kendrick lamar’s new album, to pimp a butterfly, was leaked last sunday, and it set the music industry ablaze. markedly different from good kid, M.A.A.D. city, it’s the kind of art that makes you respect hip hop as a modern griot movement and not just twerk team anthems. my favorite album review came from the atlantic where it was called “a dense, astonishing, cliché-busting confession about how [kendrick lamar’s] fear of failure intertwines with his race, community, ambition, and psychology.”
hope you’re having a good weekend!
much love to lecrae for making positive music that offers a realistic portrayal of his life and not a glorification of gangsterism.
hope you’re feeling good and enjoying the weekend!
hip hop artist j. cole has released a heartfelt song titled “be free” in response to mike brown’s murder. reminsicent of nina simone, he sings “can you tell me why/every time i step outside i see my niggas die?/ i’m letting you know, that it ain’t no gun they make that can kill my soul…” the song gave me chills.
here’s what he had to say on his blog:
There was a time in my life when I gave a fuck. Every chance I got I was screaming about it. I was younger. It’s so easy to try to save the world when you’re in college. You got nothing but time and no responsibility. But soon life hits you. No more dorms, no more meal plan, no more refund check. Nigga need a job. Nigga got rent. Got car note. Cable bill. Girlfriend moves in and becomes wife. Baby on the way. Career advances. Instagram is poppin. Lebron leaves Miami. LIFE HITS. We become distracted. We become numb. I became numb. But not anymore. That coulda been me, easily. It could have been my best friend. I’m tired of being desensitized to the murder of black men. I don’t give a fuck if it’s by police or peers. This shit is not normal.
I made a song. This is how we feel.
slow clap for a black artist who’s motivated to use his influence as an entertainer for his community’s well-being. salute j. cole.
produced by kanye west, cyhi the prynce’s new mixtape is sick. full of socio-politically conscious lyrics with just the right amount of trap references, it’s a must listen.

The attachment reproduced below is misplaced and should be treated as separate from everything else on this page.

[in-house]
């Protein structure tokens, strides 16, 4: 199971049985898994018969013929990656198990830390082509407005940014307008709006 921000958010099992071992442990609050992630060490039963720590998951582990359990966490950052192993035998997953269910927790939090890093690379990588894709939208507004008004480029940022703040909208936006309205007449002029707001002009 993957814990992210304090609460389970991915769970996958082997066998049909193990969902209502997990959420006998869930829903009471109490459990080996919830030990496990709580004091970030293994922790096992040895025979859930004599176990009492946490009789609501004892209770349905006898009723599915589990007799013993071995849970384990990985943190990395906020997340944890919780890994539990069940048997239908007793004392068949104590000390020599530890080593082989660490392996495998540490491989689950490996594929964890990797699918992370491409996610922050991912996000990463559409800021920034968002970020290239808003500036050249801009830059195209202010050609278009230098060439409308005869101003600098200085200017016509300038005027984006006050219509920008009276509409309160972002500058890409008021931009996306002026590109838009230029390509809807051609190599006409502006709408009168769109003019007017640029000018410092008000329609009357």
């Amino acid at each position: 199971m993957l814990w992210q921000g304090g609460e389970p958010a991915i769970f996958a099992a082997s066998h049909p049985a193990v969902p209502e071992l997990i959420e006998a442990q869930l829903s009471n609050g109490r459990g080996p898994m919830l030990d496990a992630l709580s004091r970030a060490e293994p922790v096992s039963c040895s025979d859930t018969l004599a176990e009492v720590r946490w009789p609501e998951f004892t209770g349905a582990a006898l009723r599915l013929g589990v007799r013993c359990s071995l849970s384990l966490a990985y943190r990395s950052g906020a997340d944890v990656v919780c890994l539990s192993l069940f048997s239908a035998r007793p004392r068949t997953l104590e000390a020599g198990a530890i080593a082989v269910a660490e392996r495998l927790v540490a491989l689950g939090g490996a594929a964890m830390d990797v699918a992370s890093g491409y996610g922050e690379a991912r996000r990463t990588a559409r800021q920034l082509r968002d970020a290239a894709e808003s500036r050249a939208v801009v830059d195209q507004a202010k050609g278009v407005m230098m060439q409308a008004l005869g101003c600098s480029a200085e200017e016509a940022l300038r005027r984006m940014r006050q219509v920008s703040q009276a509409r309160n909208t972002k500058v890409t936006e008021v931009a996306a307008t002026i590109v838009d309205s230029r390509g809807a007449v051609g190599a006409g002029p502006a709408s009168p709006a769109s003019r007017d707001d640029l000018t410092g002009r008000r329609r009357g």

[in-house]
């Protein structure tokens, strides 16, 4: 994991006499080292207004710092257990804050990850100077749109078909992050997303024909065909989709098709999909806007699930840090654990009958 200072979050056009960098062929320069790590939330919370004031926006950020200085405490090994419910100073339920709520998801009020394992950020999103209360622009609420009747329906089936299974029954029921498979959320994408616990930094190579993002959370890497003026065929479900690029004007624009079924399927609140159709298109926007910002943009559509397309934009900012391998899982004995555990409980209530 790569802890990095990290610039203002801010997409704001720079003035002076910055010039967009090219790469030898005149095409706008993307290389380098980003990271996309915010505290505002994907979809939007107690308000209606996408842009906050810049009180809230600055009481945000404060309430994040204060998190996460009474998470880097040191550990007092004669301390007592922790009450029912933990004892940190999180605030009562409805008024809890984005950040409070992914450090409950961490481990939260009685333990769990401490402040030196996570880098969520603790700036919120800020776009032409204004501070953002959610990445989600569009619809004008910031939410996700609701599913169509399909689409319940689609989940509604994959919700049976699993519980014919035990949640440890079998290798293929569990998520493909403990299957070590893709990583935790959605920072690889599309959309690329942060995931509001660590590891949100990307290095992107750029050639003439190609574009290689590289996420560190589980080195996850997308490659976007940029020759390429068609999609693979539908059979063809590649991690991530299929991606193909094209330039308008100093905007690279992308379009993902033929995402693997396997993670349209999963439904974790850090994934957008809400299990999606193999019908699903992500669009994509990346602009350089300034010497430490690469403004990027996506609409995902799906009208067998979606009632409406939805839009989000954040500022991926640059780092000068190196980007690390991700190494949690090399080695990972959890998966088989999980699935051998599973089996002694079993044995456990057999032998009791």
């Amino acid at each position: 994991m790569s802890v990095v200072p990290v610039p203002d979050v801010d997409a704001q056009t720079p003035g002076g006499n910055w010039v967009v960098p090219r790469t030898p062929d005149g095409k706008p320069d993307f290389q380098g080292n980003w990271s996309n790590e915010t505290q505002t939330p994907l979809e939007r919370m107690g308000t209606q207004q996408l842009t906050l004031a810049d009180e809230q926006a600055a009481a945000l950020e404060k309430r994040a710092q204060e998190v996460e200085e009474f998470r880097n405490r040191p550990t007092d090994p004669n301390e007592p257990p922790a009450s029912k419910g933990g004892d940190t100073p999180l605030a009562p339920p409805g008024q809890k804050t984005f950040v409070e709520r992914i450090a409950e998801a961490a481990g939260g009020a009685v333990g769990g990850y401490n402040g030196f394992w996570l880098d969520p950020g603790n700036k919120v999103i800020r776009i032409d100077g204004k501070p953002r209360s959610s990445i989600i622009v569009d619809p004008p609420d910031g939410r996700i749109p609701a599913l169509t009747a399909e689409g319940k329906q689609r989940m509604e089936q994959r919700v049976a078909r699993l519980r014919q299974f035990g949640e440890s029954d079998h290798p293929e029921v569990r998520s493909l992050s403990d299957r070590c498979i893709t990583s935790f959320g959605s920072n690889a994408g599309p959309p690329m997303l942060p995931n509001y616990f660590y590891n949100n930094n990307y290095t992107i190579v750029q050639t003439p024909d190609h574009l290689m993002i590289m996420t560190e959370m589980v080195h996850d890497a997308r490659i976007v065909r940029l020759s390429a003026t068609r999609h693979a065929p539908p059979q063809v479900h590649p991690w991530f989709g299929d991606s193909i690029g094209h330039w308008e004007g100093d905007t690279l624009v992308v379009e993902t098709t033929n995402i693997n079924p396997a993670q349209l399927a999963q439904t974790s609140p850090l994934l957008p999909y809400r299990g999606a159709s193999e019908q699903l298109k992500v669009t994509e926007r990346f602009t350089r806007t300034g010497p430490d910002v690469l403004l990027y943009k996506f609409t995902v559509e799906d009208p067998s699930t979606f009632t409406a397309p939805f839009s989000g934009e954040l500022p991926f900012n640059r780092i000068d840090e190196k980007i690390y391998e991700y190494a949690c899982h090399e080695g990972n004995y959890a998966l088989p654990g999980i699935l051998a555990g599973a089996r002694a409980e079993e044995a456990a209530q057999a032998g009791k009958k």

“g.o.o.d. music, we here to push the culture
we don’t do it for exposure
never confuse a painting with a poster
i can’t believe you would disrespect basquiat”
now that j. cole has granted us permission to brag like hov, life is good my friends.
enjoy your weekend lovelies!
a few months ago, i told a group of friends that i refused to listen to any more of kanye west’s music. after his album graduation, things just got weird. his mainstream success seemed to have bred a pretty rank materialism, and i couldn’t relate anymore. in light of all the media hoopla as of late — a baby named north who is part kardashian, constant fights with paparazzi and a new album titled yeezus (rhymes with jesus) — i thought i was safe to give a side eye whenever someone mentioned his name. imagine my surprise when i watched kanye’s full BBC interview and began to actually relate.
after experiencing laughter, anger, empathy and confusion, i’m pretty clear that kanye is an artistic genius who will tantrum his way into recognition. while i still find some of his struggles unrelatable (he complained about fendi not accepting his designs, including the “omnipresent” leather jogging pant), i also bang really hard with his socio-political analysis regarding race and class.
here are my thoughts on 10 gems from kanye’s historical interview:
- “people are slowed down by their perceptions of themselves. i was taught that i can do anything, and i’m kanye west at age 36. just watch the next 10 years.” possess an undying love and appreciation for yourself — it’s your job to be your biggest fan.
- “go listen to all my music. it’s the codes of self-esteem. it’s the codes of who you are. if you’re a kanye west fan, you’re not a fan of me, you’re a fan of yourself.” not only should we posses an undying love and appreciation for ourselves, but it’s also necessary to be keenly aware of how we bless others.
- “you will win with me.” we have the power to change our karma and win in these streets. it’s all about unlocking our unlimited potential.
- “dopeness is what i like the most.” why settle for mediocrity when dopeness is at your fingertips?
- “when i say i am a God people say who does he think he is? i just told you, a God.” granted, i’ve never walked on water or fed thousands with two fish and a loaf of bread, but i do recognize that we’ve been created in the creator’s image. that makes us all a reflection of greatness and power.